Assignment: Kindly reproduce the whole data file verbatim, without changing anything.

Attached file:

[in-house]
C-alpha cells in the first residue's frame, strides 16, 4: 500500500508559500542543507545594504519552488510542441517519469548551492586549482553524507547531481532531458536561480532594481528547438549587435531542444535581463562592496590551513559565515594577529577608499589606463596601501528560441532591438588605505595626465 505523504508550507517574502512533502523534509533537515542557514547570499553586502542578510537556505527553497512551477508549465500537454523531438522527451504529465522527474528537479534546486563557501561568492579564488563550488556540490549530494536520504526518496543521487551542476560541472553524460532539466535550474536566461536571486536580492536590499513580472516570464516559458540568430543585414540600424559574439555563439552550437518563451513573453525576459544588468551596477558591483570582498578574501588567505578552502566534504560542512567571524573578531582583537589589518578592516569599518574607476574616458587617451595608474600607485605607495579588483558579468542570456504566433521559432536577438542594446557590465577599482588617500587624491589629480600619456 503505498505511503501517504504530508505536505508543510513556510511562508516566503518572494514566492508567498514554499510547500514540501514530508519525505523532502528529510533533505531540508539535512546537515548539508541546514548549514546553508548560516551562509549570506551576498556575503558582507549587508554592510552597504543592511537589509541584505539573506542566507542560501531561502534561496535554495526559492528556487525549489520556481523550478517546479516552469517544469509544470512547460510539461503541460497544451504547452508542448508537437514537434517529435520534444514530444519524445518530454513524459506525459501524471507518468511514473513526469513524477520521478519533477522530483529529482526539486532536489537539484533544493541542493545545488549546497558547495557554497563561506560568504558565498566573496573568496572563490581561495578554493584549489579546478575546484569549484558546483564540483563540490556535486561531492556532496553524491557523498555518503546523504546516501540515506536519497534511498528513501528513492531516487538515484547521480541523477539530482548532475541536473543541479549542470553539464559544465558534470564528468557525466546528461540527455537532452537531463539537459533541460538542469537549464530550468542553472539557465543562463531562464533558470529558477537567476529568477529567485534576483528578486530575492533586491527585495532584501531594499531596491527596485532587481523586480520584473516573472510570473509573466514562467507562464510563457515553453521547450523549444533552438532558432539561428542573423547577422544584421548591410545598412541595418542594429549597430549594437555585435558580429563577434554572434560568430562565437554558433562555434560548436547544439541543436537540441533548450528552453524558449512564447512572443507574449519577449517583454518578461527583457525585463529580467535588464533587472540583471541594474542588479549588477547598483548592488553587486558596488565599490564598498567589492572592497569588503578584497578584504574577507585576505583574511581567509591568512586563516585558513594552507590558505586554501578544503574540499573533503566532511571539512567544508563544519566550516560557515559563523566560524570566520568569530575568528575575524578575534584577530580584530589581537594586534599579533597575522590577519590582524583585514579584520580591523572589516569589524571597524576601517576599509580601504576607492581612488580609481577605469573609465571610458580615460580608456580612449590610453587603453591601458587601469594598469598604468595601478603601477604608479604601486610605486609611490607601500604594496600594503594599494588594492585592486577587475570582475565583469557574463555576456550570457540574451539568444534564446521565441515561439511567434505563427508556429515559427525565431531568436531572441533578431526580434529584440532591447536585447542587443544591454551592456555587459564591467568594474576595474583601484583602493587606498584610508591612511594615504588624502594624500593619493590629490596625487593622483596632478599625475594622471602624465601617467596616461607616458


[in-house]
C-alpha cells in the first residue's frame, strides 16, 4: 500500500508559500542543507545594504519552488510542441517519469548551492586549482553524507547531481532531458536561480532594481528547438549587435531542444535581463562592496590551513559565515594577529577608499589606463596601501528560441532591438588605505595626465 505523504508550507517574502512533502523534509533537515542557514547570499553586502542578510537556505527553497512551477508549465500537454523531438522527451504529465522527474528537479534546486563557501561568492579564488563550488556540490549530494536520504526518496543521487551542476560541472553524460532539466535550474536566461536571486536580492536590499513580472516570464516559458540568430543585414540600424559574439555563439552550437518563451513573453525576459544588468551596477558591483570582498578574501588567505578552502566534504560542512567571524573578531582583537589589518578592516569599518574607476574616458587617451595608474600607485605607495579588483558579468542570456504566433521559432536577438542594446557590465577599482588617500587624491589629480600619456 503505498505511503501517504504530508505536505508543510513556510511562508516566503518572494514566492508567498514554499510547500514540501514530508519525505523532502528529510533533505531540508539535512546537515548539508541546514548549514546553508548560516551562509549570506551576498556575503558582507549587508554592510552597504543592511537589509541584505539573506542566507542560501531561502534561496535554495526559492528556487525549489520556481523550478517546479516552469517544469509544470512547460510539461503541460497544451504547452508542448508537437514537434517529435520534444514530444519524445518530454513524459506525459501524471507518468511514473513526469513524477520521478519533477522530483529529482526539486532536489537539484533544493541542493545545488549546497558547495557554497563561506560568504558565498566573496573568496572563490581561495578554493584549489579546478575546484569549484558546483564540483563540490556535486561531492556532496553524491557523498555518503546523504546516501540515506536519497534511498528513501528513492531516487538515484547521480541523477539530482548532475541536473543541479549542470553539464559544465558534470564528468557525466546528461540527455537532452537531463539537459533541460538542469537549464530550468542553472539557465543562463531562464533558470529558477537567476529568477529567485534576483528578486530575492533586491527585495532584501531594499531596491527596485532587481523586480520584473516573472510570473509573466514562467507562464510563457515553453521547450523549444533552438532558432539561428542573423547577422544584421548591410545598412541595418542594429549597430549594437555585435558580429563577434554572434560568430562565437554558433562555434560548436547544439541543436537540441533548450528552453524558449512564447512572443507574449519577449517583454518578461527583457525585463529580467535588464533587472540583471541594474542588479549588477547598483548592488553587486558596488565599490564598498567589492572592497569588503578584497578584504574577507585576505583574511581567509591568512586563516585558513594552507590558505586554501578544503574540499573533503566532511571539512567544508563544519566550516560557515559563523566560524570566520568569530575568528575575524578575534584577530580584530589581537594586534599579533597575522590577519590582524583585514579584520580591523572589516569589524571597524576601517576599509580601504576607492581612488580609481577605469573609465571610458580615460580608456580612449590610453587603453591601458587601469594598469598604468595601478603601477604608479604601486610605486609611490607601500604594496600594503594599494588594492585592486577587475570582475565583469557574463555576456550570457540574451539568444534564446521565441515561439511567434505563427508556429515559427525565431531568436531572441533578431526580434529584440532591447536585447542587443544591454551592456555587459564591467568594474576595474583601484583602493587606498584610508591612511594615504588624502594624500593619493590629490596625487593622483596632478599625475594622471602624465601617467596616461607616458